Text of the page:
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The average day for two school-age boys in Cabot, Vermont, doesn't actually begin with school.
Instead, Fin and Rye — who are 12 and 9 years old, respectively — work on homemade bows, build shelters in the woods, weave basket, tap maple trees for syrup or — if the weather is particularly nasty — sit down with a good book.
That's because Fin and Rye's parents are "unschooling" their children.
It's a form of home schooling, but there's no curriculum, no tests and vry minimal desk work. In the words of their father, Ben Hewitt, the boys "learn by living."
What is "unschooling"?
Ben Hewitt: “A term...I’m increasingly favoring is immersion learning. Because really, that’s the point of what we’re trying to do, is immersing our children in their environment. And so, through the course of that immersion, that’s how their learning happens on a day-in, day-out basis.”
What is a typical day like for "unschooled" kids?
BH: "This time of year, every day starts with chores. After chores, we will have breakfast as a family, and then...with the weather starting to become a little less cooperative, the boys will often spend as much as a couple to a few hours reading. Then we will have lunch. Usually in the afternoon there is some project...They have a part-time job working on a local dairy farm. So, often in the evening they will go down and do evening chores. Family dinner. Family read time, and then bed...We work really hard...This is not about...shoving our kids out the door or giving our kids total autonomy over their days, or letting them do whatever they want whenever they want...The kids have many more responsibilities than a lot of contemporary schooled children in regards to their duties around home and farm.”
What is it like for parents to be full-time teachers?
BH "I haven’t always felt as confident as I do now...I do feel extremely confident not only that a.) we are doing the right thing by our children but that b.) we are providing them with the tools they’re going to need no matter which path they choose in life, be that a traditional career or a more, sort of, land-based existence that we have chosen...I think one of the reasons that we, culturally speaking, lack that sort of confidence, is that most of us, as adults, were sort of placed into a compulsory educational environment. So, the only thing that we can imagine, ourselves, is that a child’s education must sort of be this hierarchical thing that is sort of taught to them. It’s very difficult for us to get out of that frame of mind where we can actually imagine that, 'Hey, you know what? Children learn. And in some ways the best way to stop them from learning is to force them to learn.'"
What about standard-schooled kids?
BH: "I do believe that, for a high percentage of school-going children, I think they experience the same sense that I felt, of sort of, my time not belonging to me. Of being, sort of, force-fed. Being told what I must learn, how I must learn it and when I must learn it. And feeling incredibly powerless as a result...Some kids can actually survive and thrive in that sort of environment, but I’ve talked to a lot of adults and I would say a majority of adults that I've spoken with do not recall their school-going days favorably."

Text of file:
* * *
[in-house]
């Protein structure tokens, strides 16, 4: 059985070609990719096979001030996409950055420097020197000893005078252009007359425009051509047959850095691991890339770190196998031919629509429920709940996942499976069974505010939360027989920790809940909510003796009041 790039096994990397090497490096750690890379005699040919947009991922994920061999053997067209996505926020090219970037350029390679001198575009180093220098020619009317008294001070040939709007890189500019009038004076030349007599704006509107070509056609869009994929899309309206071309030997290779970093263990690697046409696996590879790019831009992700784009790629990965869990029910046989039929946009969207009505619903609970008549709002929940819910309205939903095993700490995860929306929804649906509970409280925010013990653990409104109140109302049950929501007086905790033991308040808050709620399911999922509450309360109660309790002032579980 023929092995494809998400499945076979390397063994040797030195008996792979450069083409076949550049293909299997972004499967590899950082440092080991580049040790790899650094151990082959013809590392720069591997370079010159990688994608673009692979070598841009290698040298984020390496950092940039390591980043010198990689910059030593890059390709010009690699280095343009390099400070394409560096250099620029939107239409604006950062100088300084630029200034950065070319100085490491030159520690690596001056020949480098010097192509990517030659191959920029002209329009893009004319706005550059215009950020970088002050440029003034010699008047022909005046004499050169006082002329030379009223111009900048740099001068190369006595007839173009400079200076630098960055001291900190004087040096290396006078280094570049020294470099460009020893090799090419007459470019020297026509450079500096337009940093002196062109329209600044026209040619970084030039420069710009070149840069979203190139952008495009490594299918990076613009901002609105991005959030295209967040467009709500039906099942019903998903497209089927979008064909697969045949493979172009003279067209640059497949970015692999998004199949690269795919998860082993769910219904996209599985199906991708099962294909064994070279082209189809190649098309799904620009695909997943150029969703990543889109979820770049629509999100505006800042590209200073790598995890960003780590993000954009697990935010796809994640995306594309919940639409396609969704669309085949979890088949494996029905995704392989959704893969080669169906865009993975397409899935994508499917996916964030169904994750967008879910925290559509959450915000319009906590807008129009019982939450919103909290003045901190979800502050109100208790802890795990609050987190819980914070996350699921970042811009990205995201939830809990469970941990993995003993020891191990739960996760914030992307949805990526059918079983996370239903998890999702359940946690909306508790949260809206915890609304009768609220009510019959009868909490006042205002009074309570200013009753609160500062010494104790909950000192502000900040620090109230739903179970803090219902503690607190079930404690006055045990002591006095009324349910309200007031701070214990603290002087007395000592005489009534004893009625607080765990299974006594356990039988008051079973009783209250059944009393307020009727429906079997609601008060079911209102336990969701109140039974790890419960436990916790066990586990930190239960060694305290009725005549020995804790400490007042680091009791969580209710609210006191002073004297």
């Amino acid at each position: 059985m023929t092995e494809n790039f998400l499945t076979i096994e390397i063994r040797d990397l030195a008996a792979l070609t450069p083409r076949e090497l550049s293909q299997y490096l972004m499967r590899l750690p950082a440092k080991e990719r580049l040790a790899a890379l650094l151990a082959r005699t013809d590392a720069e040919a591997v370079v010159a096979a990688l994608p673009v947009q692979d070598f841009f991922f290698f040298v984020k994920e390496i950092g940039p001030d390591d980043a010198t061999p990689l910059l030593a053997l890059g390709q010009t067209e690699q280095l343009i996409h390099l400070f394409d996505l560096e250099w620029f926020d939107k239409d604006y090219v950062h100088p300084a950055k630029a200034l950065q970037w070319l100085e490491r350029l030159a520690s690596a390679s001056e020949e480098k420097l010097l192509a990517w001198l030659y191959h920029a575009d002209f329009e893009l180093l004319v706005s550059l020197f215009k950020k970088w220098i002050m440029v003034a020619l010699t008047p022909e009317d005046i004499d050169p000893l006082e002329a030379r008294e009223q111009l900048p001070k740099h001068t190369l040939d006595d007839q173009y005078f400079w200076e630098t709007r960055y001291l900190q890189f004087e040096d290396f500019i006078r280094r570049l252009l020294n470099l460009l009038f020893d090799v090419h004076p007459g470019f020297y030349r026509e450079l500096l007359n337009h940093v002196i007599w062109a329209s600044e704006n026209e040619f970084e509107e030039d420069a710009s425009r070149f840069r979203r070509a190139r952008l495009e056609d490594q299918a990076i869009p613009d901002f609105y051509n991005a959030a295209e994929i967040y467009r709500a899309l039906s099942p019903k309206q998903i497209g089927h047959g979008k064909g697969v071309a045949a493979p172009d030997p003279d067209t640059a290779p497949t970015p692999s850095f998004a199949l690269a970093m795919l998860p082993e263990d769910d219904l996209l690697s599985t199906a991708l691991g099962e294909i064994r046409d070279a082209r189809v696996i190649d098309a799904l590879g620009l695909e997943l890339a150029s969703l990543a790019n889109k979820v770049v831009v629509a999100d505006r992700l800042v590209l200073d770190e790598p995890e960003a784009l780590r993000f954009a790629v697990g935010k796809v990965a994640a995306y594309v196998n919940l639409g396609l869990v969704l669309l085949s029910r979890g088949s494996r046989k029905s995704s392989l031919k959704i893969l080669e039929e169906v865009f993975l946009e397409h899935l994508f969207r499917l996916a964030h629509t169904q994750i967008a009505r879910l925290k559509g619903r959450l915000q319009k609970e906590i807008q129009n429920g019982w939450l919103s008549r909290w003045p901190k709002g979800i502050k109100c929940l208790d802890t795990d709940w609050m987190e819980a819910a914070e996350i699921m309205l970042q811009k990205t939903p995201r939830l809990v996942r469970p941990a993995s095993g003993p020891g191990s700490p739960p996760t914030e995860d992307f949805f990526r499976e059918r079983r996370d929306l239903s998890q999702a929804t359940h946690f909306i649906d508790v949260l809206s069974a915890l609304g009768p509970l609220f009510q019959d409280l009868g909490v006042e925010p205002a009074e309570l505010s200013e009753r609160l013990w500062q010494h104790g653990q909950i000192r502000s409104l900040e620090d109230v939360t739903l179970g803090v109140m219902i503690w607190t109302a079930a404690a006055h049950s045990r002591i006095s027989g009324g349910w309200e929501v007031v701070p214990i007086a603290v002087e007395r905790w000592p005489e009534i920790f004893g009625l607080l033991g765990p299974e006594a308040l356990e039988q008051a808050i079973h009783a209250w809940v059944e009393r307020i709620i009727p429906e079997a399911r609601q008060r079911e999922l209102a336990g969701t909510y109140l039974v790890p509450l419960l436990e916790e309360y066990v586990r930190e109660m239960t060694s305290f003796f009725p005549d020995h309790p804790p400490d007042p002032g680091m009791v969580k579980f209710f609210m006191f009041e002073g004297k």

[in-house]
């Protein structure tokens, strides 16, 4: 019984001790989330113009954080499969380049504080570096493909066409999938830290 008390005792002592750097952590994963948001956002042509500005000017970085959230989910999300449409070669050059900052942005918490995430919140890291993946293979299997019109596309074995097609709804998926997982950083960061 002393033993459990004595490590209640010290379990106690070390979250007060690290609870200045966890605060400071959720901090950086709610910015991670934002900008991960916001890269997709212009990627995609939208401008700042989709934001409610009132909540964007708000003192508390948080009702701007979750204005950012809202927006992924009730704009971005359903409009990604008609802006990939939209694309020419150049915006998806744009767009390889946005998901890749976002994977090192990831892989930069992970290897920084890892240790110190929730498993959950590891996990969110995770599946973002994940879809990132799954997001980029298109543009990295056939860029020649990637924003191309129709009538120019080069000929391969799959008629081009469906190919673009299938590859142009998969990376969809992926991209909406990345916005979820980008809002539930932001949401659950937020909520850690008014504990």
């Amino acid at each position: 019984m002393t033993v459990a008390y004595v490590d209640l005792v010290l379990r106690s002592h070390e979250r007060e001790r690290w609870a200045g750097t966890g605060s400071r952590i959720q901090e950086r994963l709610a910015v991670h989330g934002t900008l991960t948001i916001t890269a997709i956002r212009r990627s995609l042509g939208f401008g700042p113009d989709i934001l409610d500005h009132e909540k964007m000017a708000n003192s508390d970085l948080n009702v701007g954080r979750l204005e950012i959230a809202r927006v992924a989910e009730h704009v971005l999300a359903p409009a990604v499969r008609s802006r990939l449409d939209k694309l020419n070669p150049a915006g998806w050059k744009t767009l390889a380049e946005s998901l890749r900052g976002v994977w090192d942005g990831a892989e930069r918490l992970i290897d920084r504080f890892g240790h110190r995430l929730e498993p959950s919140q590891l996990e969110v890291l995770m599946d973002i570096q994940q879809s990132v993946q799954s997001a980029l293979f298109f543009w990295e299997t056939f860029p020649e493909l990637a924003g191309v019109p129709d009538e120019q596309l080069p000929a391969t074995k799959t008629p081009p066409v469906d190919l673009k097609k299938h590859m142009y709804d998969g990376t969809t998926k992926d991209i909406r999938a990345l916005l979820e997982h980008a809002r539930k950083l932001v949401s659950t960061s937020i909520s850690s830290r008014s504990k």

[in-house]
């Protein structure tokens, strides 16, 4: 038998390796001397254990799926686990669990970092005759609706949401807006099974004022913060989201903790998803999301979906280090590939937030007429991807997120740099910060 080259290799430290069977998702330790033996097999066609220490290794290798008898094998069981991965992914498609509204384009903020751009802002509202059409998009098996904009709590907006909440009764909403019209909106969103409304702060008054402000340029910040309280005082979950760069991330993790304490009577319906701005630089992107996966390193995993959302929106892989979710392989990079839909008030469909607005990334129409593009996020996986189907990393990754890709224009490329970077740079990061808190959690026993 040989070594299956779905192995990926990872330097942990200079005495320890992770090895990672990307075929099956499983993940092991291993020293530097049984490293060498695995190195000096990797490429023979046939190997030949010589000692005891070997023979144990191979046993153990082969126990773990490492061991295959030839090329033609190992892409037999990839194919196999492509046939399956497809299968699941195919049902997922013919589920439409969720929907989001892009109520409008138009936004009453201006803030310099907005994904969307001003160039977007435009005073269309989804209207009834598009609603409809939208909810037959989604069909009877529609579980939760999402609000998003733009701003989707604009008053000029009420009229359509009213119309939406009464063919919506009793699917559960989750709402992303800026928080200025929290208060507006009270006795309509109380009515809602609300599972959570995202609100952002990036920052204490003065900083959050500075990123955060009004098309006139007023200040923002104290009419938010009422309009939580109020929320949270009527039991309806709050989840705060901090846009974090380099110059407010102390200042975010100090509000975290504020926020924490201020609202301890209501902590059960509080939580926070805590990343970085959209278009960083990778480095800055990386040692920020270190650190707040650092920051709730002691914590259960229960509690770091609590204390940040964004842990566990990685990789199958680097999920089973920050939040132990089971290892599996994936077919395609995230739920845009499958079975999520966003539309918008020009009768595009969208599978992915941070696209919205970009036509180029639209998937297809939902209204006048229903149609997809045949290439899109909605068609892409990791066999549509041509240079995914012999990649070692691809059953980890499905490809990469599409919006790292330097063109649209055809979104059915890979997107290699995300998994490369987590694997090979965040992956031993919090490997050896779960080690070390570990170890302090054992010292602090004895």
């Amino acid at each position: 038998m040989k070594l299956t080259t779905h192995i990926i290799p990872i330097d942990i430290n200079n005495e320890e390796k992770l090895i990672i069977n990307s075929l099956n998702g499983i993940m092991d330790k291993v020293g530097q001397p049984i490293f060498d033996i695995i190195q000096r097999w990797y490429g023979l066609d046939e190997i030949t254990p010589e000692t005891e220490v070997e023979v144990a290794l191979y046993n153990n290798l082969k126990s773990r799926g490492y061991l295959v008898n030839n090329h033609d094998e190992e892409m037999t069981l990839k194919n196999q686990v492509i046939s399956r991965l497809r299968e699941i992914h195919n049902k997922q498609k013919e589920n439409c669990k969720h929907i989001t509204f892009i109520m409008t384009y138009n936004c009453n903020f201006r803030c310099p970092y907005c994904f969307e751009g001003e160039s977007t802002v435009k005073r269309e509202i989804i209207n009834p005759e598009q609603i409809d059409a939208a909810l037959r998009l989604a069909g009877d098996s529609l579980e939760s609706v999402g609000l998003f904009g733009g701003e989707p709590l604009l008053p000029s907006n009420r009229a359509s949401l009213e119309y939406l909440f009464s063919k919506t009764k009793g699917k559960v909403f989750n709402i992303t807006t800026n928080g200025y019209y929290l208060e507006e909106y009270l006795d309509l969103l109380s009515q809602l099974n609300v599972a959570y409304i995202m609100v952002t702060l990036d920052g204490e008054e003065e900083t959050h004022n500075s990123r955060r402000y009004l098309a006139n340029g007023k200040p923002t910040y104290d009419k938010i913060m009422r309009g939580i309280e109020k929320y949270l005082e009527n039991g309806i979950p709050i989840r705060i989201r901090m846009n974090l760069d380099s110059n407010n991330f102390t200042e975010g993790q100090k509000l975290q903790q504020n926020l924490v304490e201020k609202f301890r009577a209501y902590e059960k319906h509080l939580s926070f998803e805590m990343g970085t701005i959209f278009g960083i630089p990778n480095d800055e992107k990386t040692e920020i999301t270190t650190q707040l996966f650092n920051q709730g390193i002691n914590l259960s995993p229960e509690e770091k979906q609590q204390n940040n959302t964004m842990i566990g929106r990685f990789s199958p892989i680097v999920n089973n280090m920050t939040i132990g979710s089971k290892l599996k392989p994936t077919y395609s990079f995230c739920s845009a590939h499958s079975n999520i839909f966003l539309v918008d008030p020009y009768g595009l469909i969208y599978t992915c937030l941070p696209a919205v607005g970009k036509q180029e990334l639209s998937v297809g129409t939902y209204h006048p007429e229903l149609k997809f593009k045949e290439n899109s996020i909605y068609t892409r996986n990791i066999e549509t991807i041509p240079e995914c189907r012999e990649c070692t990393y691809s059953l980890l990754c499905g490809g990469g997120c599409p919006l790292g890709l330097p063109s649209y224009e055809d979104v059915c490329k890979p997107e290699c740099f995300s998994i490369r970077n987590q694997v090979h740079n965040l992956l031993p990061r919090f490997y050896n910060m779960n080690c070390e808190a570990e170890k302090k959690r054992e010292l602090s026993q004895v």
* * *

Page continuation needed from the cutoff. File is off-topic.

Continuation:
What if your child wants to go to standard school?
BH: “My kids could go to school if they really wanted to...And I think this is sometimes another mis-perception, that we’re sort of living this isolationist life where our kids are under lock and key. They have no interest. They have absolutely no interest. Part of the reason they have no interest is that my wife and I go to tremendous effort to facilitate opportunities for them that, you know, actually makes school, for them, pale in comparison...When I talk about 'unschooling,' or immersion learning, or whatever you want to call it, I’m talking about our version of it...One of the things that I think is so great about this model of education is that it can be a million different things to a million different families. So, I’m talking about the antithesis of a standardized, compulsory education that is really one thing to a million different families.”
Are you concerned about opportunities children might miss in standard school?
BH: "Of course that’s the case...just as those children who are in school are not being exposed to certain opportunities that my children have. Every parent anywhere in the world can never expose their children to every opportunity the world has to offer."
Do children learn a diversity of subjects when they are “unschooled”?
BH: “One of the very reasons we actually chose this sort of education is that we actually believe that it exposes our children to a much broader range of subject matter. And more importantly, it does it in a way that feels very tangible to them...In the real world, subjects are not divided into...segregated 40 minute blocks where the bell rings and you run from math to English to science...I struggle to talk about my children’s learning in the context of subjects because it just doesn’t look like that, and yet those subjects are in their lives, every moment of their lives.”
Can “unschooled” children go on to college?
BH: “I actually interviewed a fairly broad array of adults who had been unschooled...I actually struggled to find one who hadn’t gone on to college. I think I interviewed 14 in total, and of those 14, 13 had gone on to higher education...Every one of them felt also that [unschooling] had given them an advantage as they chose to pursue higher education because at that point in their life they had found a self-directed path. They knew what they wanted, they knew what they were going to college or university to get and they were prepared to work really hard to get it.”
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